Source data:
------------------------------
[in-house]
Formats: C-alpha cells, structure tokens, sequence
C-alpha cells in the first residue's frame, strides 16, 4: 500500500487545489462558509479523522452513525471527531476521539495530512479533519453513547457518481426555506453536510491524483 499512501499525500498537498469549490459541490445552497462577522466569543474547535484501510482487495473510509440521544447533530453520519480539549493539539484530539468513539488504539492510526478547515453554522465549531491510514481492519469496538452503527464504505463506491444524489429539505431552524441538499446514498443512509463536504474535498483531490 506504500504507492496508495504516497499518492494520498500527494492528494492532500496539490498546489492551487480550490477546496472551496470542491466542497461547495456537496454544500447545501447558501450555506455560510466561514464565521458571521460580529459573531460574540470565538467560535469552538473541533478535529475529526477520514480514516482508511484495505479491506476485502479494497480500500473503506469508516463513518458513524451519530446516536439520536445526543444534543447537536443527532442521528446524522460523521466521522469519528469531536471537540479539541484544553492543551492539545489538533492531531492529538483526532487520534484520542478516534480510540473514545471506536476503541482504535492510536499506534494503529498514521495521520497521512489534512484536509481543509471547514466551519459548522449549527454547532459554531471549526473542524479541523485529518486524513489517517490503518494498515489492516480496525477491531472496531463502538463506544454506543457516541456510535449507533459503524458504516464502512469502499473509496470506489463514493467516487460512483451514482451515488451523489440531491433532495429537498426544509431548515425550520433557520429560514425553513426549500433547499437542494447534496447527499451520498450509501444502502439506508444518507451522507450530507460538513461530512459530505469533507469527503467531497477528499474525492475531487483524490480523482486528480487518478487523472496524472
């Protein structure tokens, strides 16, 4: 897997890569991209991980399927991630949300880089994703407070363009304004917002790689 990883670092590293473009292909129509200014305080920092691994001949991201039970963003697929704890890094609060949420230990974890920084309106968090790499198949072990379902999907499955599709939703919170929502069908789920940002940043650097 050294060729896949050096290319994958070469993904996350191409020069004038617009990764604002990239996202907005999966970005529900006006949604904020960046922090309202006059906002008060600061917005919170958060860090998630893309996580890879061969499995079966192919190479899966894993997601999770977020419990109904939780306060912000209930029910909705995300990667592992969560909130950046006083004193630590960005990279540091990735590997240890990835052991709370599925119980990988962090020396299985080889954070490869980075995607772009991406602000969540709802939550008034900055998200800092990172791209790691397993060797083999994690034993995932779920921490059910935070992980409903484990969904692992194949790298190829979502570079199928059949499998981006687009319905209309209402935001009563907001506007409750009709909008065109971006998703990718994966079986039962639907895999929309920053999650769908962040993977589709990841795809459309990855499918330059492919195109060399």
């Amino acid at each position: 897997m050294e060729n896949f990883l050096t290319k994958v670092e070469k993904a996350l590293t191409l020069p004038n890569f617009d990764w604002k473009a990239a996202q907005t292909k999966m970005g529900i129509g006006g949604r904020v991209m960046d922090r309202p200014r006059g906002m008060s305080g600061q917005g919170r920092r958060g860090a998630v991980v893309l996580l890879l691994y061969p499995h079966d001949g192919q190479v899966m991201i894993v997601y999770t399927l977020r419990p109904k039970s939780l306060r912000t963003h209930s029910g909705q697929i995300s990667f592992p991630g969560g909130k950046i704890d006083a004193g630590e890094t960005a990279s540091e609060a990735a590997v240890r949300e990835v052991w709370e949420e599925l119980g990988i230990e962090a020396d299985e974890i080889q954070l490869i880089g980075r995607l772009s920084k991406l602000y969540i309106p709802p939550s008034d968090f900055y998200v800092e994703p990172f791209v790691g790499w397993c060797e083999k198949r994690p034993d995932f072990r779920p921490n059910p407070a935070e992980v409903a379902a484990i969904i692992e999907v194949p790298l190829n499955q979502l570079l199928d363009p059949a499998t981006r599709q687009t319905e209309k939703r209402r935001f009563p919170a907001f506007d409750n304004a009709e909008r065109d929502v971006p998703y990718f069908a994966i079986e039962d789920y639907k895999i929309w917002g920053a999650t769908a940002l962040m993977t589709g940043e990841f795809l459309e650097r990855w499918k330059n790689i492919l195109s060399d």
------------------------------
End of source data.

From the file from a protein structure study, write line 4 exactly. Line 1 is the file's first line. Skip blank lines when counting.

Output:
């Protein structure tokens, strides 16, 4: 897997890569991209991980399927991630949300880089994703407070363009304004917002790689 990883670092590293473009292909129509200014305080920092691994001949991201039970963003697929704890890094609060949420230990974890920084309106968090790499198949072990379902999907499955599709939703919170929502069908789920940002940043650097 050294060729896949050096290319994958070469993904996350191409020069004038617009990764604002990239996202907005999966970005529900006006949604904020960046922090309202006059906002008060600061917005919170958060860090998630893309996580890879061969499995079966192919190479899966894993997601999770977020419990109904939780306060912000209930029910909705995300990667592992969560909130950046006083004193630590960005990279540091990735590997240890990835052991709370599925119980990988962090020396299985080889954070490869980075995607772009991406602000969540709802939550008034900055998200800092990172791209790691397993060797083999994690034993995932779920921490059910935070992980409903484990969904692992194949790298190829979502570079199928059949499998981006687009319905209309209402935001009563907001506007409750009709909008065109971006998703990718994966079986039962639907895999929309920053999650769908962040993977589709990841795809459309990855499918330059492919195109060399």